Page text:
Fortunes of war

The 50s and 60s saw a plethora of books published in the UK about wartime exploits, many of which were soon turned into feature films. I grew up with many of these books: the life of the French resistance heroine Violette Szabo Carve her name with pride, RAF memoirs such as The Dambusters and Reach for the sky, and Alan Burgess' story of the operation to assassinate Hitler's favourite henchman Reinhardt Heydrich Seven men at daybreak.

Some of the books were rather better than others. Most were pretty factual - as far as they could be with some operational information still covered by the Official Secrets Act, while other material was hidden in archives behind the Iron Curtain. Many of the books were not as blunt about the violence of war as a comparable book would be now; and some verged on the overly sentimental.

Burgess' Seven men at daybreak is occasionally over-sentimental; and verges occasionally on the fictional. There are odd personal moments in the life of the assassins when you realise that actually there is no way that the author can know any of this. This is putting a fictional spin on real events. Is this a problem? Perhaps slightly in that it can make you doubt how accurate the author is elsewhere; I believe however that generally the work is a fairly faithful retelling of what happened, as it was known at the time.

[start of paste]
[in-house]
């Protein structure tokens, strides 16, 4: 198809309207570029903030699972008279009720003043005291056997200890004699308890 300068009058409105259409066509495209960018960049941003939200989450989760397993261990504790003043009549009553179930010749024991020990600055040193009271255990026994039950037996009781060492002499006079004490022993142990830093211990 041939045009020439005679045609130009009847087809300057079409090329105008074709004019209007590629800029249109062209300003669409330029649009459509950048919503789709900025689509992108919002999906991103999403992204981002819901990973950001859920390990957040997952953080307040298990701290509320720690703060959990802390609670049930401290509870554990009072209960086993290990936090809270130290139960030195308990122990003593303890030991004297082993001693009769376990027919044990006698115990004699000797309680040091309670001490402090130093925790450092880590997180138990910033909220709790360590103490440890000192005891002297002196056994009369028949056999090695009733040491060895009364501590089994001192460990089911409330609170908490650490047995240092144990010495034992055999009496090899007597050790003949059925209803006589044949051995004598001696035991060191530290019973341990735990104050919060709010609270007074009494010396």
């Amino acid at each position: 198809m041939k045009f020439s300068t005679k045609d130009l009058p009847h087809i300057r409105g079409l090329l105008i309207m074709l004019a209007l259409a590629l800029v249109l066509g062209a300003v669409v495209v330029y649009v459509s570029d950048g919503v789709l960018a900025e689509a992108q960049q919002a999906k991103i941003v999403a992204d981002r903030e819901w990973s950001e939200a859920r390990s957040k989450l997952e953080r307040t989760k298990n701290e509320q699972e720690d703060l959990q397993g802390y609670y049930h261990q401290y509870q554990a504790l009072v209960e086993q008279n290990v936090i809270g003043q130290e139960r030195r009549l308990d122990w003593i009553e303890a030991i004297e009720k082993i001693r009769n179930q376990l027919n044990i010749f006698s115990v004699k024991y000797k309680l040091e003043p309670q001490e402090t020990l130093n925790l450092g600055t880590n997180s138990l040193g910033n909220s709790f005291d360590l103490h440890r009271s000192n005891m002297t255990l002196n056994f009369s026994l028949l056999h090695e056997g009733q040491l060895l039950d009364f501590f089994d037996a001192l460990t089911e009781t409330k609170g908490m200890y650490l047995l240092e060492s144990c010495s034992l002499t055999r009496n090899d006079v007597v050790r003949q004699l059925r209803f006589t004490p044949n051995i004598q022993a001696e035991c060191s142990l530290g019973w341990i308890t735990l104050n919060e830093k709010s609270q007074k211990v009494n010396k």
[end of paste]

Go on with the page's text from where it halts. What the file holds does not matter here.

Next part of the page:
Jan Kubis and Joszef  Gabcik were parachuted into occupied Czechoslovakia with the job of killing the feared Reichsprotector Reinhardt Heydrich. A particularly nasty member of the Nazi hierarchy - even Himmler was reputedly scared of him - Heydrich was one of the major drivers in proposing "The final solution".

When Kubis and Gabcik parachuted into their homeland, there were fears among the Czech government in exile that the Czechs were about to come to an accommodation with the Nazis. Assassinating Heydrich would be both a blow to Nazi power, and would reinforce the view of the Czechs as a subject but still fighting people.

What struck me the most reading this extraordinarily sad story was the innocence of those involved. They had no concept of the slaughter that would be unleashed following the assassination. And this is understandable, before there was full knowledge of the death camps, who would believe that an innocent village, Lidice, would be erased from the map in revenge? Or that the sheer terror that the Nazis could evoke would turn patriots into traitors?

For all that this is a bleak tale there is much to admire too. Courage, self-sacrifice and love remain constant even in the worst conditions. The story of the 7 men who died in a small church in Prague tells of the worst that man can do; but it's also testament to the best in the human spirit.


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